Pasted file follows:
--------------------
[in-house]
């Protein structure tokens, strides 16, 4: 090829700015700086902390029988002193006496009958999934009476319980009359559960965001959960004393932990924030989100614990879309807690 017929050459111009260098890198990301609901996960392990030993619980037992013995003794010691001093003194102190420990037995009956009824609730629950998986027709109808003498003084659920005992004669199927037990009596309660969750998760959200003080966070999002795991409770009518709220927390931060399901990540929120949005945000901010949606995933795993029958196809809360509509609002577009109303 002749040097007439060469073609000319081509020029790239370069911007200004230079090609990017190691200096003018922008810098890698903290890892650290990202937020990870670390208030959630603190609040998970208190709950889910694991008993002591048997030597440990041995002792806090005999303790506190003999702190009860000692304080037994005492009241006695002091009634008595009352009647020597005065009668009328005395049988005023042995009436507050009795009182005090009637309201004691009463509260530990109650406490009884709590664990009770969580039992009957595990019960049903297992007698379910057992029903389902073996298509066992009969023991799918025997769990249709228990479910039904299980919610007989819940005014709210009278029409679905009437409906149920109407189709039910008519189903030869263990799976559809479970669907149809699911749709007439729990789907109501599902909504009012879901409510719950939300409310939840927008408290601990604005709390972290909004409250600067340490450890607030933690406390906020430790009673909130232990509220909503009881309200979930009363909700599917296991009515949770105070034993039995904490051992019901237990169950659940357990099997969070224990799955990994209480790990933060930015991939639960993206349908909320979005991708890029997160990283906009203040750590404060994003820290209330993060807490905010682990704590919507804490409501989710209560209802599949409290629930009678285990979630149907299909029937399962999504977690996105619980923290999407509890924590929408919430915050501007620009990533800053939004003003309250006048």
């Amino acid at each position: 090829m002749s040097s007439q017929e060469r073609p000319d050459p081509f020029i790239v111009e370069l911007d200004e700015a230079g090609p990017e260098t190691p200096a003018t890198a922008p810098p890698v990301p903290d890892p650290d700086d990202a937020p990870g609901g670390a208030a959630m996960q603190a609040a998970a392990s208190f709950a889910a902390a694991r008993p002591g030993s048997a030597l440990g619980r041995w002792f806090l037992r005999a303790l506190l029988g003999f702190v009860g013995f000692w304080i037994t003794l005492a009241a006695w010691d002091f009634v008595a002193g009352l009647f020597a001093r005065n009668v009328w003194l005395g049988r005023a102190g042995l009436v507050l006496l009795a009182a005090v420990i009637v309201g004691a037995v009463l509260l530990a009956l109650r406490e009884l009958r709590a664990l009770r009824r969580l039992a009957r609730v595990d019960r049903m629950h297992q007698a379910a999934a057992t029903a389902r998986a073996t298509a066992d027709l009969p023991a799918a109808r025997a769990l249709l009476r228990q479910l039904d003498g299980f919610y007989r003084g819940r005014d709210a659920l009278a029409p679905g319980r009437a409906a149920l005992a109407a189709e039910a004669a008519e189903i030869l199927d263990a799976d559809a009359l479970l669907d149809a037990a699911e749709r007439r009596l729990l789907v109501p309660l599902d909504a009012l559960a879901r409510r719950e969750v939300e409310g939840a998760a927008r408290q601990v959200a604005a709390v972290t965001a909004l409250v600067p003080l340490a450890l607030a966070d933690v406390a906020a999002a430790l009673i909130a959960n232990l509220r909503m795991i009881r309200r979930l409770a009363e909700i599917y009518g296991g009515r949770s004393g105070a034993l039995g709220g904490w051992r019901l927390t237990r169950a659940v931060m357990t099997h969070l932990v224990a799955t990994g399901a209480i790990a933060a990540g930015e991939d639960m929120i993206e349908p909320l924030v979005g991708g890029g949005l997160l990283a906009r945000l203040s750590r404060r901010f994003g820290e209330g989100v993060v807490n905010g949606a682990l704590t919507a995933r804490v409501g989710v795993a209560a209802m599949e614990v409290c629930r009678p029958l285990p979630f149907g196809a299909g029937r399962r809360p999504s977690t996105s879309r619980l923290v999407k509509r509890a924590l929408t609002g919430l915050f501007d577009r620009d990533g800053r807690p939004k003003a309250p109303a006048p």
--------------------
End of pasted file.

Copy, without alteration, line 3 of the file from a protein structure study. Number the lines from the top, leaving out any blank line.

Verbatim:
């Amino acid at each position: 090829m002749s040097s007439q017929e060469r073609p000319d050459p081509f020029i790239v111009e370069l911007d200004e700015a230079g090609p990017e260098t190691p200096a003018t890198a922008p810098p890698v990301p903290d890892p650290d700086d990202a937020p990870g609901g670390a208030a959630m996960q603190a609040a998970a392990s208190f709950a889910a902390a694991r008993p002591g030993s048997a030597l440990g619980r041995w002792f806090l037992r005999a303790l506190l029988g003999f702190v009860g013995f000692w304080i037994t003794l005492a009241a006695w010691d002091f009634v008595a002193g009352l009647f020597a001093r005065n009668v009328w003194l005395g049988r005023a102190g042995l009436v507050l006496l009795a009182a005090v420990i009637v309201g004691a037995v009463l509260l530990a009956l109650r406490e009884l009958r709590a664990l009770r009824r969580l039992a009957r609730v595990d019960r049903m629950h297992q007698a379910a999934a057992t029903a389902r998986a073996t298509a066992d027709l009969p023991a799918a109808r025997a769990l249709l009476r228990q479910l039904d003498g299980f919610y007989r003084g819940r005014d709210a659920l009278a029409p679905g319980r009437a409906a149920l005992a109407a189709e039910a004669a008519e189903i030869l199927d263990a799976d559809a009359l479970l669907d149809a037990a699911e749709r007439r009596l729990l789907v109501p309660l599902d909504a009012l559960a879901r409510r719950e969750v939300e409310g939840a998760a927008r408290q601990v959200a604005a709390v972290t965001a909004l409250v600067p003080l340490a450890l607030a966070d933690v406390a906020a999002a430790l009673i909130a959960n232990l509220r909503m795991i009881r309200r979930l409770a009363e909700i599917y009518g296991g009515r949770s004393g105070a034993l039995g709220g904490w051992r019901l927390t237990r169950a659940v931060m357990t099997h969070l932990v224990a799955t990994g399901a209480i790990a933060a990540g930015e991939d639960m929120i993206e349908p909320l924030v979005g991708g890029g949005l997160l990283a906009r945000l203040s750590r404060r901010f994003g820290e209330g989100v993060v807490n905010g949606a682990l704590t919507a995933r804490v409501g989710v795993a209560a209802m599949e614990v409290c629930r009678p029958l285990p979630f149907g196809a299909g029937r399962r809360p999504s977690t996105s879309r619980l923290v999407k509509r509890a924590l929408t609002g919430l915050f501007d577009r620009d990533g800053r807690p939004k003003a309250p109303a006048p």